So it got me to thinking about this new ‘instant’ form of communication and how it affects our lives: nay, how it splits us—into expiration dates: those who do and those who don’t—and into media groups: ditto.

I did feel grossly insecure after my first attempts with Smashwords —my March self-publish post for Alex’s IWSG. MSWord not being my favorite program, and with no Apple-friendly interface on offer by that self-publisher, I felt that ancient tweak of ‘fear-in-the-forest’, that feeling of being a stranger in a totally alien landscape (I held myself back there from quoting Robert Heinlein! but give me a moment). We all go through nerves with a new communications tool. Realizing that the old ways are still in there competing with the “new”, I figured I had to find a way around my nerves, because in the world of Big Publishing, MSWord isn’t seen as the code-cluttered behemoth viewed by Macintosh-lovers; it is just the program the industry grew up around; Competitions (Dundee Book Prize, Hay House Visions Contest) assume you know how to use it; so I have learned to live with it—until the next change comes along.

Also, I was never any good with the telephone: there—I’ve said it. I somehow managed to navigate through the recent high waves of multiple-choice cell phone packages and NOT become a cell-user. True to my writerly reclusiveness, I barely answer the landline—I use my laptop for all of the stuff people used to handle on the phone—but I’m reduced to jelly inside, when offered a new iPad or iPhone to try out. I am just getting the hang of the Apple tablet, but the swiping and sweeping motions on the little iPhone still leave me stunned.

It didn’t help that in betweentimes I foolishly asked the local Apple Emporium to back up my old writerly projects: articles, magazine interviews, my non-fiction titles, history, book etc., only to discover I’d left it too late and most of my SCSI drives (eat your heart out, anyone who understands me here) were obsolete. How about that for a dip in the insecurity pool?

Believe me, I know how boring this sounds to people who text and communicate all the time with friends and family; I even found myself irritated with poor old Ken Carey, author of all-time bestseller ‘Return of the Bird Tribes’ (Harper, 1991) who had such a hard time setting up his new website—twenty years after he published his seminal works in the 1980s-1990s—that his first months’ comments were almost exclusively on whether posts got ‘thru’ or not. Then his struggles reminded me of the early internet years, where netiquette (no CAPS SHOUTING, personal anonymity) seemed more important than getting the message across; and I became more compassionate towards him and his/my generation.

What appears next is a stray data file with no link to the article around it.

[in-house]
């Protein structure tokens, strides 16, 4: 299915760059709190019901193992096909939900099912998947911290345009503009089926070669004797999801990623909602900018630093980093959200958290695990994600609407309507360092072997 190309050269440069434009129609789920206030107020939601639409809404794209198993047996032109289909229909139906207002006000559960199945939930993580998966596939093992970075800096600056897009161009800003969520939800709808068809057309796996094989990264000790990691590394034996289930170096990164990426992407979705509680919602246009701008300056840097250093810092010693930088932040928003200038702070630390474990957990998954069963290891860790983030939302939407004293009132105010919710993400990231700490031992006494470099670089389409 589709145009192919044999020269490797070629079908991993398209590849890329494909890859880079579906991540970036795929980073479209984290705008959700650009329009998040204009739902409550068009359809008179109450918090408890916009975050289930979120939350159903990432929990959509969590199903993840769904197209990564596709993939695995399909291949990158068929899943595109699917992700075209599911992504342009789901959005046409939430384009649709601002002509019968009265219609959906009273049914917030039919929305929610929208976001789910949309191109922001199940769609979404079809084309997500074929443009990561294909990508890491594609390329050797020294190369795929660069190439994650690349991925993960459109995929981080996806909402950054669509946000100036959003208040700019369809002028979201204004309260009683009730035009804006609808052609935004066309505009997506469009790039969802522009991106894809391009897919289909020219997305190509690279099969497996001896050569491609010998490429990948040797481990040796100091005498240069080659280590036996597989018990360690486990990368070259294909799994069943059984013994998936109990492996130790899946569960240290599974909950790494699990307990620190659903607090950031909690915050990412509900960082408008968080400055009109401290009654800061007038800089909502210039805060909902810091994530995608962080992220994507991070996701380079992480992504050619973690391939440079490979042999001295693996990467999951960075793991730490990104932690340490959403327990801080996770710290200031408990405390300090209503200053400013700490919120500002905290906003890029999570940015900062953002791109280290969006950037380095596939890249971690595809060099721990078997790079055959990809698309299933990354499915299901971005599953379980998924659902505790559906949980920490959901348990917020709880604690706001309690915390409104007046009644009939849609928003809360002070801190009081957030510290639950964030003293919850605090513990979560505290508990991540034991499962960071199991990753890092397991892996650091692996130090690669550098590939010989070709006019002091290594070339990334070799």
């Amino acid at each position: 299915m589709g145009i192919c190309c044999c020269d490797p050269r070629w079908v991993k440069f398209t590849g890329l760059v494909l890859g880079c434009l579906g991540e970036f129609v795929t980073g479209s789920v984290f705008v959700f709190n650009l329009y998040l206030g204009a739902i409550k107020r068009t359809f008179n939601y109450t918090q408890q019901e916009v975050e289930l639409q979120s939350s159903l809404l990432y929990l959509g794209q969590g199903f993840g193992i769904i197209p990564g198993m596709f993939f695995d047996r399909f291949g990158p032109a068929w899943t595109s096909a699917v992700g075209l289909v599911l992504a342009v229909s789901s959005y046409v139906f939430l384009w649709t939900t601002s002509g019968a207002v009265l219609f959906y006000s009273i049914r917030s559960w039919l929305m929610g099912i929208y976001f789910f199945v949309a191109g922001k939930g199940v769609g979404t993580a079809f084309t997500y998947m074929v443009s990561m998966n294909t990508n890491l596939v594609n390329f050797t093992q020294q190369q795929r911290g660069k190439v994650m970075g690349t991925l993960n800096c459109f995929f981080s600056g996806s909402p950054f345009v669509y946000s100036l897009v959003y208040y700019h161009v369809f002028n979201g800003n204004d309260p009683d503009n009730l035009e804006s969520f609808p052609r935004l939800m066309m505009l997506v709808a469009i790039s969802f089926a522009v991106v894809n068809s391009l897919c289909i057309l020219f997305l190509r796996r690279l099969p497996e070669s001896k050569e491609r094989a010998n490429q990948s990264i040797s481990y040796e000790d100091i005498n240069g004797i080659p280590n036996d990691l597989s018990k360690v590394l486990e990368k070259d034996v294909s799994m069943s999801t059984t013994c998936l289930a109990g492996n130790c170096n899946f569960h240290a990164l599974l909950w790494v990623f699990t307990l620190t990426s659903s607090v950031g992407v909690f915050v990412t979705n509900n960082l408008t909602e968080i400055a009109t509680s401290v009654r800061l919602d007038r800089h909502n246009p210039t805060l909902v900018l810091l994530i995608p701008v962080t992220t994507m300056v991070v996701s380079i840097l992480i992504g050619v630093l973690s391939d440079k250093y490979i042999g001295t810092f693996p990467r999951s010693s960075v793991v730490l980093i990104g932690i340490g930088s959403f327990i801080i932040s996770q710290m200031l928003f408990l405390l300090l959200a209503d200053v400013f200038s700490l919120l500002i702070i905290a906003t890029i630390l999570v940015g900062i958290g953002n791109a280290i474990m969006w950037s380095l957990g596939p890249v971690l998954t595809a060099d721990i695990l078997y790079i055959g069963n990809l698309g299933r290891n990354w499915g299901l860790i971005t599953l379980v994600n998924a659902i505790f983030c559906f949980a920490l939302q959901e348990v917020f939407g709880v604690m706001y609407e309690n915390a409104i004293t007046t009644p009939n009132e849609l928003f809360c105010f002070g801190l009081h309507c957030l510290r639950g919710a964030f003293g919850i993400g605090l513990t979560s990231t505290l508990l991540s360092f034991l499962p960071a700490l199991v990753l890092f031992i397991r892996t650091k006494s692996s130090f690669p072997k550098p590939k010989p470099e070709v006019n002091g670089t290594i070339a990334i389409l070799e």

Bottom line: much of what is happening now—people deleting their Facebook profiles for fear of the newly-publicly-owned-and-listed company selling their private information—is part of yet another ongoing trend which is pulling us closer to our Omega Point, the symbiosis of man and machine, foretold by Terence McKenna before he died in 2000.

“The Universe is an evolving system of habits”
Terence McKenna

So, our comfort zone may move—not a lot; habitual patterns take time to form—but in five years we shall, it seems, be communicating exclusively electronically (and perhaps silently), and I suspect that, sadly, it will also separate the men from the boys; oh how I hate to be ageist: but there will be those that do and those that (er, teach) don’t. And I suspect I may even fall into the latter category, unless I get my mind speedily around the concept of cells, GPS, bluetooth(s) and the need for instant (communicative) gratification.

Jubilee recalls ancient tradition: instant media coverage captures the last of the dinosaurs in world imagination

Or should I lay aside my insecurity and look at it another way? perhaps I already qualify. I am certainly old; not as aged as HM the Queen, 86, or Prince Philip, 90; but it is a miracle I’ve kept pace with electronica through the last decade’s changes; I love my laptop and, as a writer, I might just make it through the next series of electronic hoops and into the Era of Bionic Man; because, wait for it, the writer/author has always been psyched up to be patient. Big House publishing is not going to catch on to this nouvelle vague and become electronic overnight: some publishers still do not accept MSS, except through the post. I can certainly learn to live without Facebook and Twitter. And, because McKenna was adamant that the Universe has purpose towards hyper-complexification, or advanced organization, and is speeding up all the time; I might even be ahead of the game, outlive the Mac-PC incompatibility, and see my internet tinkering as a bonus, rather than a liability. When they wheel out the dinosaurs and number off according to bionic accoutrements, I might still qualify: I already have wifi, have halved the size of computing screen and diminished my keyboard by one third. My hearing aid [don’t ask: 1960s rock music too close to the speakers] already serves as bluetooth; so all I need is a bionic implant to wire me to the ethers, and I’ll be set for 2020.

Did I mention age as my main insecurity? Woody Allen had a different idea:

“I don’t want to achieve immortality through my work; I want to achieve immortality through not-dying”
Woody Allen

And, thank you again, Alex, for being such a role-model, and for letting me ramble. I know your book launch was a success. Your CassaStorm will be, too.
©2012 Marian Youngblood

June 6, 2012 Posted by | authors, blogging, culture, publishing, writing | , , , , , , , , , , , , , , | 8 Comments